Home Business IT Security Ixquick sees post-PRISM search surge

In the light of the PRISM revelations and other concerns about government surveillance, it's not surprising that the StartPage and Ixquick search engines have seen a surge in traffic.

Unlike the well-known search engines, the operator of StartPage and Ixquick says it doesn't store user data and therefore has nothing of significance to turn over to government agencies.

"Since we don't store IP addresses or use tracking cookies, we've offered powerful privacy protection to our users since 2006," said Ixquick CEO Robert Beens.

"Our fans especially appreciate the fact that we are a Dutch company, which means we are not directly subject to the US Patriot Act. And of course, we have never participated in any program like PRISM."

The two search engines served over four million searches on Monday 1 July.

The previous record of three million searches in one day was set three weeks earlier.

StartPage acts as a proxy for Google's search engine, obtaining results without exposing the end user to Google.

While this adds a layer of privacy (Ixquick was the first company to receive the European privacy seal), it does mean that the Google results are not tailored to reflect the user's search history. Whether that's a good or bad thing depends on your point of view.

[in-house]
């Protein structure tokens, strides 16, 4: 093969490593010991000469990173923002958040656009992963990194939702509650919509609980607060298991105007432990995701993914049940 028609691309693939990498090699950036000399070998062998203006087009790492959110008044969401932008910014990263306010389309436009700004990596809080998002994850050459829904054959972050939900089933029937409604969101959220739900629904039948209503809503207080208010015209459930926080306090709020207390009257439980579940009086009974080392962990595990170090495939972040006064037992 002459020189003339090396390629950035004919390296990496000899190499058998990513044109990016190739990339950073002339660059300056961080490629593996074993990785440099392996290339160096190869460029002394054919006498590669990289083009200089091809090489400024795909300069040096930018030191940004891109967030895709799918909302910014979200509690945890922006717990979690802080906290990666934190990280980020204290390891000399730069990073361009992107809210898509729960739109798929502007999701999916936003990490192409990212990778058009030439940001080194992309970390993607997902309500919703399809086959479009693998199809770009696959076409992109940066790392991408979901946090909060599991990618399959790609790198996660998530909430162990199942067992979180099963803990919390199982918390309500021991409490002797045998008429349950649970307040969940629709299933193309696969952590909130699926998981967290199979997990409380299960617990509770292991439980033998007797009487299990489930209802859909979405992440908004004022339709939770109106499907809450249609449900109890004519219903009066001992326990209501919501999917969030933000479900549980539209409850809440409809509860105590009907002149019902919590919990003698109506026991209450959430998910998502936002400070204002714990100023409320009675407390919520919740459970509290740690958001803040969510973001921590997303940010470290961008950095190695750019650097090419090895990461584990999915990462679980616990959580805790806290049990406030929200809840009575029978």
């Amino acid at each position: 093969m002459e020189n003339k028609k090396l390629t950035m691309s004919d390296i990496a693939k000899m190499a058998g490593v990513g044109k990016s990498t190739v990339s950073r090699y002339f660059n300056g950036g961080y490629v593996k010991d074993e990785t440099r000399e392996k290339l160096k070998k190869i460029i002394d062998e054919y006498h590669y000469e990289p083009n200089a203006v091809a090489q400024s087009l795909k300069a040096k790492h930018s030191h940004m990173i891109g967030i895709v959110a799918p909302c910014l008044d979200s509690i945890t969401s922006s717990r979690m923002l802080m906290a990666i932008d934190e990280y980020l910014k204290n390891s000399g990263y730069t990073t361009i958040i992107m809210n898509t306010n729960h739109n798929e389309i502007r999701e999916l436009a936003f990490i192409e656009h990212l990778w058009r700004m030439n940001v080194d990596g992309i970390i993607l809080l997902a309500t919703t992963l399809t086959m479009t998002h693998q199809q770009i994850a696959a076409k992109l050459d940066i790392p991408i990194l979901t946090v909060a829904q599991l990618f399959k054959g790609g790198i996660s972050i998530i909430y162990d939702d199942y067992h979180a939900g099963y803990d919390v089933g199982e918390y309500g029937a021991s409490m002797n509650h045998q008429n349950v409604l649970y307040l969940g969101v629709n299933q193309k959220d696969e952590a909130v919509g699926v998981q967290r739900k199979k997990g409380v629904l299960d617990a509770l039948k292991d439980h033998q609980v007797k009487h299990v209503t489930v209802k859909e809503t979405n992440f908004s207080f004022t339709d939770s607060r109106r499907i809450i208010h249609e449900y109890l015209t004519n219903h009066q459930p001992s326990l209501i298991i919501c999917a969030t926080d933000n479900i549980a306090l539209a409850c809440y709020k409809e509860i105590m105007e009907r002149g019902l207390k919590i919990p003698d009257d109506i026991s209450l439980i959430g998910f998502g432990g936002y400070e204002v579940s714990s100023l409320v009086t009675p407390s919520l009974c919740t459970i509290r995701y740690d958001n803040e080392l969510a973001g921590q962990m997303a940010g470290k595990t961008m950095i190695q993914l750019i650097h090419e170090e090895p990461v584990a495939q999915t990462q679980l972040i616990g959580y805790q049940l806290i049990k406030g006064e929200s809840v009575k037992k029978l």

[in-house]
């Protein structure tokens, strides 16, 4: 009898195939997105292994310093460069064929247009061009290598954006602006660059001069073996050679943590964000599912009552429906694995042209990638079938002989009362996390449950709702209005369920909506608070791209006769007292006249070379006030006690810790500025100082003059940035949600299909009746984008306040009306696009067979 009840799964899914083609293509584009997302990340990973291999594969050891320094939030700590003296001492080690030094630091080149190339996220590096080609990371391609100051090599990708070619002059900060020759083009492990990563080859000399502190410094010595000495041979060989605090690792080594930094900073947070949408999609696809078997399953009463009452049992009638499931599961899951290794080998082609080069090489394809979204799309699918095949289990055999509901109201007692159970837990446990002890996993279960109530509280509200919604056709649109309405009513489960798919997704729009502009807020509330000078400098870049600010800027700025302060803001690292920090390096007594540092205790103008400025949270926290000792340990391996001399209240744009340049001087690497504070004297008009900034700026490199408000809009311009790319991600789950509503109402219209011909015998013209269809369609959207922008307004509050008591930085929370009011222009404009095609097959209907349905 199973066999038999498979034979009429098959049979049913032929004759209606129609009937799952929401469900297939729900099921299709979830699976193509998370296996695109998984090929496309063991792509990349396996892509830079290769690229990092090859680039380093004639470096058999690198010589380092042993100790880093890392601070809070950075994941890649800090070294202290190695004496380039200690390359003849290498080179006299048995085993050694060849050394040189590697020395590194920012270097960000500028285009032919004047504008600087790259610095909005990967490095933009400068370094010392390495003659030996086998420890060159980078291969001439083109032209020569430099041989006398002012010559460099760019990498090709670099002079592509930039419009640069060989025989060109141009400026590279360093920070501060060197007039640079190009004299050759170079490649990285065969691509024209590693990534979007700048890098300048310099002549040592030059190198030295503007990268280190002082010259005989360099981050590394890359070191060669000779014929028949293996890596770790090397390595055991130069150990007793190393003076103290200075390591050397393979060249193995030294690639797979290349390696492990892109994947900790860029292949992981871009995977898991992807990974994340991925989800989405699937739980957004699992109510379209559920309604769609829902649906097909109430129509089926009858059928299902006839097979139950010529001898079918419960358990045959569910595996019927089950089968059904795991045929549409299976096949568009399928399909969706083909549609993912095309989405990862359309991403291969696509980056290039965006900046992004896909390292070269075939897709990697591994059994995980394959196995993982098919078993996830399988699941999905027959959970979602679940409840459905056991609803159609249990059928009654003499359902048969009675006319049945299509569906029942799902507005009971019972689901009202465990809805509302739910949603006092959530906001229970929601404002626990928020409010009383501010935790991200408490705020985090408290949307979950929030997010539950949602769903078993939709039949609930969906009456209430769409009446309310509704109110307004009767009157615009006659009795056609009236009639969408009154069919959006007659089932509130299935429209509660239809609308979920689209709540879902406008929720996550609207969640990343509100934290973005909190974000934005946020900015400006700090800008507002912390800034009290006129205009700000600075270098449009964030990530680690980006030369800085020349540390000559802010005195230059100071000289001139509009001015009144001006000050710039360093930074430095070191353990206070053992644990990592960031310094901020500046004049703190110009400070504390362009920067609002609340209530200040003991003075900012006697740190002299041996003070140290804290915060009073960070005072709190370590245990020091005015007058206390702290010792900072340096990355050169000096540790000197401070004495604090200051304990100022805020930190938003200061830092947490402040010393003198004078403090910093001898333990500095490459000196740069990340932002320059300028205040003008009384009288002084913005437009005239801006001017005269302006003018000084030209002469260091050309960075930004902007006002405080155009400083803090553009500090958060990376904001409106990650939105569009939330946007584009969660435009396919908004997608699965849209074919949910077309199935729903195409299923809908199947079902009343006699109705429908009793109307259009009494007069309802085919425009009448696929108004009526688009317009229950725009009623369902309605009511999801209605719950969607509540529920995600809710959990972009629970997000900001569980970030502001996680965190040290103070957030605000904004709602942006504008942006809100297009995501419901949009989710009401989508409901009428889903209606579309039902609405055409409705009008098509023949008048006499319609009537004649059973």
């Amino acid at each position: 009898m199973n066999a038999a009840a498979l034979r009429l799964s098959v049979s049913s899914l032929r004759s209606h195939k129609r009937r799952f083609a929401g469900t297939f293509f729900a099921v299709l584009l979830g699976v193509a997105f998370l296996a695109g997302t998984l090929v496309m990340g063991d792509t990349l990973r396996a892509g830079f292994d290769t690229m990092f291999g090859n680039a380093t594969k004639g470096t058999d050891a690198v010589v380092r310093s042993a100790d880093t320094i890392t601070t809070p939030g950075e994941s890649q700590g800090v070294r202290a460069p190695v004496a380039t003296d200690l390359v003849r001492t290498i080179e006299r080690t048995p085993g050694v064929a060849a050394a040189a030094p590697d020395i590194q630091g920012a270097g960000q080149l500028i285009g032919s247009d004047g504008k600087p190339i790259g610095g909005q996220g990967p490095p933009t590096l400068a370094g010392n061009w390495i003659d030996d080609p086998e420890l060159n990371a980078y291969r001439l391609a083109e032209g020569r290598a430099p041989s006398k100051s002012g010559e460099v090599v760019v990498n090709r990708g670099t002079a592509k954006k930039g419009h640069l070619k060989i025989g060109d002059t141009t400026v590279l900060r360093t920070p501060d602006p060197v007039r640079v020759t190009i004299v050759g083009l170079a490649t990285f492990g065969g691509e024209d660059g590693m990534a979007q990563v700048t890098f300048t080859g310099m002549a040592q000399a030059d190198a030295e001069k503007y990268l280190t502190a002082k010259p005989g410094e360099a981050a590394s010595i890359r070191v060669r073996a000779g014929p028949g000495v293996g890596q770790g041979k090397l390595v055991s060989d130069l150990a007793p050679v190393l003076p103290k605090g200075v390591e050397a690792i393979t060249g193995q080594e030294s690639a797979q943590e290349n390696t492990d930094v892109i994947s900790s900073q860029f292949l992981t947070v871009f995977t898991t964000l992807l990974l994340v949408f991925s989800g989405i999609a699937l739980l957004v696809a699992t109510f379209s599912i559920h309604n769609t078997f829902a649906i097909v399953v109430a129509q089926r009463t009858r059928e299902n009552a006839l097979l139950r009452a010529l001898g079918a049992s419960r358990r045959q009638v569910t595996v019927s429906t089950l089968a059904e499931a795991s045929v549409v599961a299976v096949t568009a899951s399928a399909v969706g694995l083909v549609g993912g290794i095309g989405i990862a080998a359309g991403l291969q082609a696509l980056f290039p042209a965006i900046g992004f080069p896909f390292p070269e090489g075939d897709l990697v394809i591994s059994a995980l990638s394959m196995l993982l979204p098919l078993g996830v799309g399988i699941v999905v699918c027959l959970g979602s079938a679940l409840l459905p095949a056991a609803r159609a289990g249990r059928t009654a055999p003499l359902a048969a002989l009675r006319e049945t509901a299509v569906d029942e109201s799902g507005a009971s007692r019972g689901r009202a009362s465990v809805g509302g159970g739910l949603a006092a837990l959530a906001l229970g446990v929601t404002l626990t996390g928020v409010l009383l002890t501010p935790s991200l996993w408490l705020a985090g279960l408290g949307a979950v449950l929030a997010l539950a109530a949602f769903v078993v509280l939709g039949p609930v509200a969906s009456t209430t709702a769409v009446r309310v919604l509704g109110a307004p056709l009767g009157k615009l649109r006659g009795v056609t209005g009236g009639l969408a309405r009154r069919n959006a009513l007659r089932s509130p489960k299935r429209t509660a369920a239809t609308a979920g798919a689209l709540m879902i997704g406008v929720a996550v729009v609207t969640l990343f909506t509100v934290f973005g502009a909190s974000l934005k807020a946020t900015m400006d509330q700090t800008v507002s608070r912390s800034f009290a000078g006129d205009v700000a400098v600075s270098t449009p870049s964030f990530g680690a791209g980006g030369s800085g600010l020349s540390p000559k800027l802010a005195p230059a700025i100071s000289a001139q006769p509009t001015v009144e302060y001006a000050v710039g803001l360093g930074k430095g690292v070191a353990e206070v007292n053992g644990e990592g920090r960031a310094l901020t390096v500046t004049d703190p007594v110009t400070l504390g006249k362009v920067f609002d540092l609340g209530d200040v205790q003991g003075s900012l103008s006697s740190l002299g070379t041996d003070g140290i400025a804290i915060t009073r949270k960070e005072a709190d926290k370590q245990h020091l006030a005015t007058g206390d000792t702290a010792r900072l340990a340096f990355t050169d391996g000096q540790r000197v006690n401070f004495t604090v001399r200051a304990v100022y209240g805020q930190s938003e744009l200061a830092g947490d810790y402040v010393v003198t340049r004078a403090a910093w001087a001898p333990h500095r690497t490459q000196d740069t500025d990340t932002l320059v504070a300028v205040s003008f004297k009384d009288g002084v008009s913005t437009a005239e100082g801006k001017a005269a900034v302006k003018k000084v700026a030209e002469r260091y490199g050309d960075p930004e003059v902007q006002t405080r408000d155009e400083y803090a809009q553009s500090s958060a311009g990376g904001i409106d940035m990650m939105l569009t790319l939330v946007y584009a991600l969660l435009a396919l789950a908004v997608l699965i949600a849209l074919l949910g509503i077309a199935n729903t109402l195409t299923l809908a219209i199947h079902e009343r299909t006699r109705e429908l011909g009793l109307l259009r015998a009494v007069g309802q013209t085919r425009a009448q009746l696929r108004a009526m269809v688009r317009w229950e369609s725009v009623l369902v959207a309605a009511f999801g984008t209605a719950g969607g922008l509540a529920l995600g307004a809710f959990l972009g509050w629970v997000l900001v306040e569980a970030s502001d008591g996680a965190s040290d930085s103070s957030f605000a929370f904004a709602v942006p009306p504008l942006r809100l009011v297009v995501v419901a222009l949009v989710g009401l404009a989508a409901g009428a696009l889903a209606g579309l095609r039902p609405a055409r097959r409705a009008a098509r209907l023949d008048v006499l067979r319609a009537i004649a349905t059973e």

Ixquick carries out a metasearch, submitting the same query to several search engines and highlighting the results that are highly ranked by multiple engines.

Ixquick also pioneered the default use of HTTPS connections for searching, and the company plans to launch StartMail, a private email service with strong encryption, later this year. Potential users are invited to sign up as beta testers.

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Stephen Withers

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Stephen Withers is one of Australia¹s most experienced IT journalists, having begun his career in the days of 8-bit 'microcomputers'. He covers the gamut from gadgets to enterprise systems. In previous lives he has been an academic, a systems programmer, an IT support manager, and an online services manager. Stephen holds an honours degree in Management Sciences, a PhD in Industrial and Business Studies, and is a senior member of the Australian Computer Society.

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